Getting the opportunity to do what you love, to live a dream, can feel a bit like flying. At times you bask in that feeling of soaring, of being fully in your skin, fully and wholly who you were meant to be. At other times you feel the terror of the unknown or the judgement of looking back at what you’ve done so far – “Oh I should have lifted that wing a bit further. What if they are disappointed in my flight? I can do it better, I promise.” But what is the true takeaway from the experience is that feeling of soaring, right? That is what actually matters. Not what others thought of your flight, not what you thought of the flight, but how you felt in the midst of it, in the knowledge that you were exactly where you were meant to be. As much of the perfectionist shell that I have already shed, there are still little roots/weeds of wanting to get things “right” that pop up from time to time. Luckily, I know the truth. Time after time it has been proven to me that imperfection is the open door to possibility. Imperfection has gotten me jobs. Imperfection makes us relatable and human. Imperfection is a beautiful gift, so let’s just embrace it.
Last summer I had the privilege of acting in “It’s a Fine Day,” a one act by Mayumi Lane as part of the HB Studios event The Central Park Plays. Jes Bedwinek and I played sisters laying our mother to rest in Central Park. It was such a pleasure to work with director Celine Rosenthal. Celine and Jes were at the same MA program together (for directing and acting respectively) and I so appreciated the relationship they have built – the shorthand and respect that comes from working together multiple times over a number of years. I’ve always believed in the strength of the company system. Of course it can work both ways, but the benefits I see are that your relationship off-stage enriches and deepens your relationships on-stage. You are able to communicate quickly and effectively. You know each other’s strengths and weaknesses and are in a position to call one another out in love. And that is probably the biggest benefit – love. When you truly appreciate and have a real relationship with those you work with, the love comes through the work and is seen and experienced by the audience and everyone around you.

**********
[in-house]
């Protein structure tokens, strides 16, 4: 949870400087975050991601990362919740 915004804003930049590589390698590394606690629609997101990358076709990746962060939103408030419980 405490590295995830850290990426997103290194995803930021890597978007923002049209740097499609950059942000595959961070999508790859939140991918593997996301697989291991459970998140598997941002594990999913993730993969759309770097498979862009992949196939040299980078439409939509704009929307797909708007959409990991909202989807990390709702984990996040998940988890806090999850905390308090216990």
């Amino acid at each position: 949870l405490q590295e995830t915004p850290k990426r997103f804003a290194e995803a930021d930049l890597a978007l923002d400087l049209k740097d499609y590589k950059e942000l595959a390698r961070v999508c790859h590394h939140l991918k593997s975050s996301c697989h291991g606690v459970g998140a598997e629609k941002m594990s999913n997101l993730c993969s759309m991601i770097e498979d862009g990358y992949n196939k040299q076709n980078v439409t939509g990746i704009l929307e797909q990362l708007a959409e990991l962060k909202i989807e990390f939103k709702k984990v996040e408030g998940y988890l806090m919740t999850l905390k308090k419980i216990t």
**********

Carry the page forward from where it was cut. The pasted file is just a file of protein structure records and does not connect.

As a new chapter in my life is about to begin, I take with me the knowledge and joy that one fine day Paul and I will be standing in a theatre that we have built with the people we love, and that we will have a chance to see that love grow and develop relationships with artists and audiences alike. Love is a powerful force and meant to be shared!